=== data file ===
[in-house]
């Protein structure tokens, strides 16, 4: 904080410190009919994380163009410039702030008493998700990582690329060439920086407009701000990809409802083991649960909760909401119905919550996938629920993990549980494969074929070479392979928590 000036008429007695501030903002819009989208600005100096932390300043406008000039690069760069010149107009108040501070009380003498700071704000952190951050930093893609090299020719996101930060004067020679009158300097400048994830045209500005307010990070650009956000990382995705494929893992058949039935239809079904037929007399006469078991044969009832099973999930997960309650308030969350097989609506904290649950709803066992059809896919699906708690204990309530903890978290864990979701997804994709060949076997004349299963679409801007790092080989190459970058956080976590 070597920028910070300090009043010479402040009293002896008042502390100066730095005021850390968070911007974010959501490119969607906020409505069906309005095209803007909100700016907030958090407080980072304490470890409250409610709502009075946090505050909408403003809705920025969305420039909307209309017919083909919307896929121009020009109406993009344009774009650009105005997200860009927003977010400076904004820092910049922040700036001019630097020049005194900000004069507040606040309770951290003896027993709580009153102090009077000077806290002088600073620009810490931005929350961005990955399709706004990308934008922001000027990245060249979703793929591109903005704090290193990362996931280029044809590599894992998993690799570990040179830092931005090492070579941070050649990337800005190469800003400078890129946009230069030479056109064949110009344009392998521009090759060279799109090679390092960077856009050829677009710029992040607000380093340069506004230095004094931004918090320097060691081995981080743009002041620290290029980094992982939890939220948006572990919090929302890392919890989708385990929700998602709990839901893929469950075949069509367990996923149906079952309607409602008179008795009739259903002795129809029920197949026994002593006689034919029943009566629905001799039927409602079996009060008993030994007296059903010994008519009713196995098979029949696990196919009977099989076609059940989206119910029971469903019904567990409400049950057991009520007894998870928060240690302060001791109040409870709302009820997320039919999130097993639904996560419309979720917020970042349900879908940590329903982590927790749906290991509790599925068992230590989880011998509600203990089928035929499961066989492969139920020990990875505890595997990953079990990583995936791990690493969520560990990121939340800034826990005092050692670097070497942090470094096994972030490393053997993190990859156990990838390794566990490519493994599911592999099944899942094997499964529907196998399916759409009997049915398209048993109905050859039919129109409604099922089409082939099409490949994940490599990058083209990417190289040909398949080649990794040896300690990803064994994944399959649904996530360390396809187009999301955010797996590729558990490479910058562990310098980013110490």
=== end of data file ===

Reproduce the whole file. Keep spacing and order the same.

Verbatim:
[in-house]
């Protein structure tokens, strides 16, 4: 904080410190009919994380163009410039702030008493998700990582690329060439920086407009701000990809409802083991649960909760909401119905919550996938629920993990549980494969074929070479392979928590 000036008429007695501030903002819009989208600005100096932390300043406008000039690069760069010149107009108040501070009380003498700071704000952190951050930093893609090299020719996101930060004067020679009158300097400048994830045209500005307010990070650009956000990382995705494929893992058949039935239809079904037929007399006469078991044969009832099973999930997960309650308030969350097989609506904290649950709803066992059809896919699906708690204990309530903890978290864990979701997804994709060949076997004349299963679409801007790092080989190459970058956080976590 070597920028910070300090009043010479402040009293002896008042502390100066730095005021850390968070911007974010959501490119969607906020409505069906309005095209803007909100700016907030958090407080980072304490470890409250409610709502009075946090505050909408403003809705920025969305420039909307209309017919083909919307896929121009020009109406993009344009774009650009105005997200860009927003977010400076904004820092910049922040700036001019630097020049005194900000004069507040606040309770951290003896027993709580009153102090009077000077806290002088600073620009810490931005929350961005990955399709706004990308934008922001000027990245060249979703793929591109903005704090290193990362996931280029044809590599894992998993690799570990040179830092931005090492070579941070050649990337800005190469800003400078890129946009230069030479056109064949110009344009392998521009090759060279799109090679390092960077856009050829677009710029992040607000380093340069506004230095004094931004918090320097060691081995981080743009002041620290290029980094992982939890939220948006572990919090929302890392919890989708385990929700998602709990839901893929469950075949069509367990996923149906079952309607409602008179008795009739259903002795129809029920197949026994002593006689034919029943009566629905001799039927409602079996009060008993030994007296059903010994008519009713196995098979029949696990196919009977099989076609059940989206119910029971469903019904567990409400049950057991009520007894998870928060240690302060001791109040409870709302009820997320039919999130097993639904996560419309979720917020970042349900879908940590329903982590927790749906290991509790599925068992230590989880011998509600203990089928035929499961066989492969139920020990990875505890595997990953079990990583995936791990690493969520560990990121939340800034826990005092050692670097070497942090470094096994972030490393053997993190990859156990990838390794566990490519493994599911592999099944899942094997499964529907196998399916759409009997049915398209048993109905050859039919129109409604099922089409082939099409490949994940490599990058083209990417190289040909398949080649990794040896300690990803064994994944399959649904996530360390396809187009999301955010797996590729558990490479910058562990310098980013110490």